“…In my opinion the most objective way of judging fiscal policy stance is the change in the general government structural balance. The structural balance is adjusted for the business cycle and thus any changes should represent policy rather than the state of the economy. The IMF provides estimates of Japan’s general government structural balance from 1994 on so we can compute the changes from 1995 on:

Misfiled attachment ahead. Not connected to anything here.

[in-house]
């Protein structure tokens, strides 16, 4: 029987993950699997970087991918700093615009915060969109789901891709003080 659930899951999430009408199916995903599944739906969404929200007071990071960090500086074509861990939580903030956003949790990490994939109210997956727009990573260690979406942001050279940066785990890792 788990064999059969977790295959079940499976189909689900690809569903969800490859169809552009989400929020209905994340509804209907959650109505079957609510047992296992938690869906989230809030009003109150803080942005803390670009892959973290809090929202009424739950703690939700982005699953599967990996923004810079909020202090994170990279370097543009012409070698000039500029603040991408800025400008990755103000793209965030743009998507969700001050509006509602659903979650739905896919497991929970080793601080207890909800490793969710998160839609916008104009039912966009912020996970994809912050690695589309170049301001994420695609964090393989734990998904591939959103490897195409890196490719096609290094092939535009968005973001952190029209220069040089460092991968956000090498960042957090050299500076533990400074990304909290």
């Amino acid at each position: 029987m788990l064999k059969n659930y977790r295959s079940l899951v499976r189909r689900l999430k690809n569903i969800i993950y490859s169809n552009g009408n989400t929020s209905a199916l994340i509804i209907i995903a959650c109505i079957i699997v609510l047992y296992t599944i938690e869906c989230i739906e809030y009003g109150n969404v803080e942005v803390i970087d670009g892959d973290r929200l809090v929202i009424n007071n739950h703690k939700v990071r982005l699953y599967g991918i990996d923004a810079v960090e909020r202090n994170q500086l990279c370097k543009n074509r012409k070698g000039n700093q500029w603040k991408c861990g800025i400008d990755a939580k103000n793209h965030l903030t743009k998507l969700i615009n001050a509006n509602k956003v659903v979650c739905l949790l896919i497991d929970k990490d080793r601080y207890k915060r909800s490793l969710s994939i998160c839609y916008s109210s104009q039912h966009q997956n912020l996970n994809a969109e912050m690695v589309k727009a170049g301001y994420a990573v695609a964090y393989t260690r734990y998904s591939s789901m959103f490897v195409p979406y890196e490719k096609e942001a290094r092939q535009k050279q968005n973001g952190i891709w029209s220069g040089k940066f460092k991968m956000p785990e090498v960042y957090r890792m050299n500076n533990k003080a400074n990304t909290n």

With the exception of calendar years 1997 and 2001 fiscal policy was expansionary during 1995-2003. Do we know anything about the fiscal policy stance prior to 1995? An excellent summary of the Japanese discretionary fiscal stimuli programs is Anita Tuladhar and Marcus Bruckner’s “Public Investment as a Fiscal Stimulus: Evidence from Japan’s Regional Spending during the 1990s” (IMF Working Paper No. 10/110, April 2010). Appendix Table 8 lists two fiscal stimuli for 1993 and one each for 1992 and 1994, so fiscal policy was obviously expansionary for the entire 1992-96 period. It also lists nine fiscal stimuli and three tax cuts during 1995-2002, but none during 2003-07. The fiscal tightening in 1997 is explained by the fact that Japan raised its consumption tax from 3% to 5% on April 1, 1997. The fiscal tightening in 2001 seems to have been passive. The expansionary fiscal policy of 2003 represents a carryover of the effects of the 2002 fiscal year, which ended on March 31, 2003.